Well it has been awhile since I last posted something. I have been busy with work, guiding, and providing casting and/or fly-fishing lessons. Of course, I still need my own fishing time, too !
This summer has been unique in the sense that it has not been typical of the previous few summers. We have been getting regular shots of rain and despite some 90 degree days, most of the summer has not been that hot and our nights last week dropped into the 50’s. As a result, rivers like the Willimantic, Natchaug, and Salmon, have been under 70 degrees. I fished the Willy this past Saturday and it was 66 degrees at 6 pm. Two friends of mine obtained reading in the lower 60’s in the mornings and early afternoons on the Natchaug and Salmon respectively . So, you may still be able to catch a trout or two if you play your cards right and search out trout holding water and follow the thermometer.
However, this blog is going to be about what to do when you don’t live 15 minutes from the Farmington and you are faced with low water and/or warm water temperatures.
First off, like I said previously, follow the thermometer ! You might find a spring seep or discover that a tributary running into river or stream is cold enough to support a lone trout or two seeking refuge from warmer temps of the main body. I personally wouldn’t specifically target these fish but I would keep that as a future reference as to where fish might migrate to. Last year’s drought seemed devastating until I started fishing small brooks and streams again in the eastern part of the state and discovered that wild trout were able to find these areas and survive.
This wild brown survived by holding up in the deepest hole(S) of a stream until we started getting water back. As you can tell it is fairly large, chunky and healthy.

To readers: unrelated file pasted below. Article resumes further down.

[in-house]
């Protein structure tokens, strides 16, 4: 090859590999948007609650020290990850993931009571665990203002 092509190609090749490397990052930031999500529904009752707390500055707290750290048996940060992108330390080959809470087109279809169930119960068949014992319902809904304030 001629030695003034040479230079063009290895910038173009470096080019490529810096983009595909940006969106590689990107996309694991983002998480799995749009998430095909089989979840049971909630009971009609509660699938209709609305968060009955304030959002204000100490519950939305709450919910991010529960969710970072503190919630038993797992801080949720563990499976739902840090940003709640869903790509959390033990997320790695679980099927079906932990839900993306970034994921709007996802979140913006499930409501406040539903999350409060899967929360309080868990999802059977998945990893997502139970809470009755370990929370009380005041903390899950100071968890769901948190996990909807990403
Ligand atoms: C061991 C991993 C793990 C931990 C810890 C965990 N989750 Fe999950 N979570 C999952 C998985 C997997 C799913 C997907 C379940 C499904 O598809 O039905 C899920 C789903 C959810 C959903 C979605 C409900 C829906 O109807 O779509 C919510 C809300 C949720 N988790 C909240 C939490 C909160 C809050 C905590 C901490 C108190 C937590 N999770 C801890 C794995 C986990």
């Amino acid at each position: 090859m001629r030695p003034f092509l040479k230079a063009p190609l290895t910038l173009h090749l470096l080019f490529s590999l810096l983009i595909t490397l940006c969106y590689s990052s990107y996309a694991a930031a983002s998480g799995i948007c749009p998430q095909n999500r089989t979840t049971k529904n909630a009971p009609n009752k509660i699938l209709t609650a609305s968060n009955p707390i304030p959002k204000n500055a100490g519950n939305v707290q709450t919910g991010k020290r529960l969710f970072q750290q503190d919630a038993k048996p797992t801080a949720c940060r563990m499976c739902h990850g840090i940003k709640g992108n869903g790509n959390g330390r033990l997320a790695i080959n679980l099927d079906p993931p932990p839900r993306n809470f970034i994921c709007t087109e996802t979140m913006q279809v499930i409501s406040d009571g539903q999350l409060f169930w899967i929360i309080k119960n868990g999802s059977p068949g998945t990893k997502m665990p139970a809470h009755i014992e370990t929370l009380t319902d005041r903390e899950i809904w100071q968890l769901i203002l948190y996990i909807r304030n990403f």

Unfortunately, most of our Eastern CT streams are much more marginal and do not support such a healthy wild fish. I fished one of these rivers today after helping a friend out with some casting lessons.
This particular stream was already 70 degrees by 1 pm so it was an ominous sign that I would not be fishing for trout even though it was in a stocked section and I’m pretty certain taht it is not heavily fished on a regular basis ( I hardly ever see any garbage ).
So, what do you do ?
My suggestion is to fish the river or stream anyway and practice your trout tactics on the other abundant species that will readily hit your flies like: sunfish, fall fish , shiners, and dace. I fished for an hour or so today and caught countless amount of fish. Yeah, they are only the size of my palm or smaller but nothing sharpens your nymphing skills on what a subtle ” take ” looks like than to have your nymphs repeatedly marauded by pesky little fish.
I like to nymph traditionally without any sighters or strike indicators and when I can’t get to the Farmington, I go to one of these streams and nymph small patterns. A simple green weenie, hare’s ear, or crude tiny minnow pattern is all that you need. Or, use those flies you tied this past winter that didn’t make the grade. They all will work just fine !
Practice tucking those nymphs to the top of the run…work your way up through it and use a down-and-upper. Get those casts down pat on a stream in complete solitude so when you do get to great trout fishery you aren’t rusty. Don’t wait until you get to the Farmington or another reputable trout stream/river to ” get the kinks out ” and blow your chances on wise holdover or wild browns. Take the opportunity to practice in your own backyard to work on this stuff !
Work on your wet fly techniques…maintaining line control, keeping a good rod angle, controlling drag, and getting risky by casting tight to the bank or under obstructions.
Your day will be filled with catching fish after fish after fish…and…your will legitimately be able to say that you caught ” 40..50..100 fish in a day ” and it NOT BE A FISH TALE !
Plus, it is a good way to find out what various types of species are in a system. And while you are fishing you just might find that lone, rogue trout that has survived against all odds! FYI, I did not fish for this trout and left him alone!!
So, don’t waste the rest of this summer waiting until you are able to travel to a place like the Farmington to use your ” trout ” tactics and hit up your local stream and practice…practice…practice ! I promise you it will be a blast !